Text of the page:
Managing hybrid power plants – intelligently and flexibly

image credit: The hybrid power plant installed by Siemens on the Galapagos island of Isabela. Source: Siemens AG
Hans Koopman's picture
Head of Hybrid Solutions Siemens Energy

Driving business development of hybrid power plant solutions within Siemens Energy.

  • Member since 2021
  • 2 items added with 957 views
  • Sep 1, 2021

What do digital management systems of hybrid power plants look like that make heavy use of renewables? To answer that question, let’s first look at the functional elements of these power plants: First, you have renewables (wind, solar), which help to achieve a high level of decarbonization. You also need storage systems, such as batteries bridging fluctuations and enabling optimal use of available energy. And finally, efficient gas turbines should be part of the mix to ensure availability during longer doldrums, which later may be increasingly co-fired with green hydrogen.

For such a setup you need a smart as well as flexible management system. At Siemens Energy we have such a system and it’s called ‘Omnivise Hybrid Control’, based on the SPPA-T3000 technology with more than 3.000 installations worldwide. It makes it possible to flexibly manage the unique setups that hybrid power plants consist of with one single operating system that’s easy to handle. It comes with a remote or central control center based on a SCADA application server that allows the operator to monitor and control all plant processes. It stores all the relevant data concerning the plant’s performance. And it can be augmented with predictive modeling for early failure identification.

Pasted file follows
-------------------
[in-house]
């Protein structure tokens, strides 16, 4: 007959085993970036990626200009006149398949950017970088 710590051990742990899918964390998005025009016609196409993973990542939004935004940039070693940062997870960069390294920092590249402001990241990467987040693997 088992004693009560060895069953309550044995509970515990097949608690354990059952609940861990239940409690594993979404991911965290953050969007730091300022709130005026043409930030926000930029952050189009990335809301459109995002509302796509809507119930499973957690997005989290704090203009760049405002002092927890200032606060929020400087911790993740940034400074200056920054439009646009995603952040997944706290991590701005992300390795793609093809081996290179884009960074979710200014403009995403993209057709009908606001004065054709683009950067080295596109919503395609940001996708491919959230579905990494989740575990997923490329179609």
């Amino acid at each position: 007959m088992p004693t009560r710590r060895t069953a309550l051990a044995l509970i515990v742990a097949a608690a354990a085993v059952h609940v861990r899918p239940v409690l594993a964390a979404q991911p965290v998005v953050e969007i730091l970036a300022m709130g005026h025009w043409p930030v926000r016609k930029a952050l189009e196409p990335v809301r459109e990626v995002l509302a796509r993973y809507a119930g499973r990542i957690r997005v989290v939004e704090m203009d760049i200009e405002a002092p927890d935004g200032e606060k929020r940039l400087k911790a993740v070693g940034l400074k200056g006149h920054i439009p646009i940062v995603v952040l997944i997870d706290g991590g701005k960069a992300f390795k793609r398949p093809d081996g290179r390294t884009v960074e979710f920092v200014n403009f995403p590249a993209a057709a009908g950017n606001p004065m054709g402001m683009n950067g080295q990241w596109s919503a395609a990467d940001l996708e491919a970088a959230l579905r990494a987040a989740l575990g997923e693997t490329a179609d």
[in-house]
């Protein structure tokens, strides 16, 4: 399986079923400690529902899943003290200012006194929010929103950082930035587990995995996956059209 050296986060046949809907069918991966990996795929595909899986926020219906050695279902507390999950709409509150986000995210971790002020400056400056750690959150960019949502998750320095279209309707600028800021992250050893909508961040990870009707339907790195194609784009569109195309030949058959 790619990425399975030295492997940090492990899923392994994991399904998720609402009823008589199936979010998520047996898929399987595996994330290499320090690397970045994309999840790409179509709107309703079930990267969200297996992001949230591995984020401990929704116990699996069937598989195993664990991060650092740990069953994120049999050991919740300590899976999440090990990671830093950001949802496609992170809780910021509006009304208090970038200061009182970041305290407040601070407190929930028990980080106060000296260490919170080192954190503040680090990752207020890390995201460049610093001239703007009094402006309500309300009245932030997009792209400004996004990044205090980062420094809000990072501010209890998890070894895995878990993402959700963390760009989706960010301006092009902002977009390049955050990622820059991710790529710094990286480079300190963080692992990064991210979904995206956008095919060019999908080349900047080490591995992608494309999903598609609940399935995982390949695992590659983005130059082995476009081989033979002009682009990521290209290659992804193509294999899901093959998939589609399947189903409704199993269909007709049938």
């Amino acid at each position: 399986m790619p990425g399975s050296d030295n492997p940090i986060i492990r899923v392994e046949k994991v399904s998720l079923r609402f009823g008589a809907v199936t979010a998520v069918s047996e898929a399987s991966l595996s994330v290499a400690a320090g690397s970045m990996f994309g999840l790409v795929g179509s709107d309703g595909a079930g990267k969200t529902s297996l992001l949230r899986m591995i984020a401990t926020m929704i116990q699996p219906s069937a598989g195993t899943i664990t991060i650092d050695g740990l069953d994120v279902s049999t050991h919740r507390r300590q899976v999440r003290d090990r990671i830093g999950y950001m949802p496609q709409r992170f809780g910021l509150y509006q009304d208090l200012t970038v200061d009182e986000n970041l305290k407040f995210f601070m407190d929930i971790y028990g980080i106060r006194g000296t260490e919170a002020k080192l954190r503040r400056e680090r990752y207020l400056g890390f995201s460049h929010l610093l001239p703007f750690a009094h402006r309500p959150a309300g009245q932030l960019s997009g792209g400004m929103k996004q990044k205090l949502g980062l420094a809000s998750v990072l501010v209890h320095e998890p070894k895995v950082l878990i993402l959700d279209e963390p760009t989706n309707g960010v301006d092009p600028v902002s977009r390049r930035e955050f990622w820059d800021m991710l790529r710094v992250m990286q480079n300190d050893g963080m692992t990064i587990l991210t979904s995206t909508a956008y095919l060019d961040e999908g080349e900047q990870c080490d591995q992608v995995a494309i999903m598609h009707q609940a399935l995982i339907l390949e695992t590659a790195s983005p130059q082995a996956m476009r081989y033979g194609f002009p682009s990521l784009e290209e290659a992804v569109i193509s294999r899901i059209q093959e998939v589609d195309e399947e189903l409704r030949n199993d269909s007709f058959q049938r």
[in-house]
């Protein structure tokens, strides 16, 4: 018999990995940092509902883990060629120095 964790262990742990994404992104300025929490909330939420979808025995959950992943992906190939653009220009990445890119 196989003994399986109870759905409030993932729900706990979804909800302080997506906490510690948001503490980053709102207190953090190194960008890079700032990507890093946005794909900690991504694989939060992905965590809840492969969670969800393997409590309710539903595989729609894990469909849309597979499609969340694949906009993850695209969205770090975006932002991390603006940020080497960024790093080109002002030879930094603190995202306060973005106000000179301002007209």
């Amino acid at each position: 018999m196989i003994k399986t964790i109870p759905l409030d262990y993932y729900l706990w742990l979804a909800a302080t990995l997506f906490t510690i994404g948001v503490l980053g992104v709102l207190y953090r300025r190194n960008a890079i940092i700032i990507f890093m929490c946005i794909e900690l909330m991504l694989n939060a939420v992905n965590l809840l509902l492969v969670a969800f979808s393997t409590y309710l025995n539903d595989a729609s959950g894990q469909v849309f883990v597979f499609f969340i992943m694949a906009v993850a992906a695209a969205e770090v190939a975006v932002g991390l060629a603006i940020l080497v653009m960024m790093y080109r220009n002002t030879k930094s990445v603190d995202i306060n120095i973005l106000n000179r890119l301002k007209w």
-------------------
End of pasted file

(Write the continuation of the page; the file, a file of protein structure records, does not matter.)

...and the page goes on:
Maximizing productivity and efficiency

One module for the Omnivise Hybrid Control-System I’d like to highlight, and that’s the ‘Dispatch Optimizer’ providing economic dispatch optimization based on weather forecasts, technical and financial measurements, and other parameters.

Let’s look at how it works by taking the weather as an example. The ‘Dispatch Optimizer’ calculates the optimal economic dispatch for all assets in a microgrid over the next 24 hours based on the weather and load forecast. This calculation is done every 15 minutes, and the setpoints are sent to the hybrid controller. The controller in turn manages the microgrid in real-time by constantly monitoring the measurements and sending control signals to the generation assets on a sub-second timeframe. This maximizes the productivity and efficiency of the plant.

Pilot on the Galapagos Islands

In the same way, the ‘Dispatch Optimizer’ can recommend revenue-optimized power generation and storage schedules. How? For example, by participating in arbitrage: storing energy when it’s cheap and selling when it’s expensive. And if – next to supplying one’s own plant – there is an agreement to deliver clean energy to another client, the Dispatch Optimizer helps to avoid PPA penalties by ensuring obligations are met. In short, this module is an important part of the ‘brain’ of the ‘Omnivise Hybrid Control’ management system, as it allows for optimal economic management of hybrid power plants.

A precursor of the ‘Omnivise Hybrid Control’ was already piloted at the Isabela Hybrid Power Plant on the environmentally sensitive Galapagos Islands. This hybrid power plant pilot included multiple energy sources, such as a photovoltaic plant; an array of biofuel generators; and an electrical energy storage system. It started operations in 2019 and continues to smartly manage the requirements of the island’s power demands, which are mainly resilience, availability, and quality of supply. A key function is using weather forecasts and energy demand cycles, so it knows how to manage energy generation and storage. This successful first implementation showed that this smart solution can successfully integrate various components of a hybrid power plant.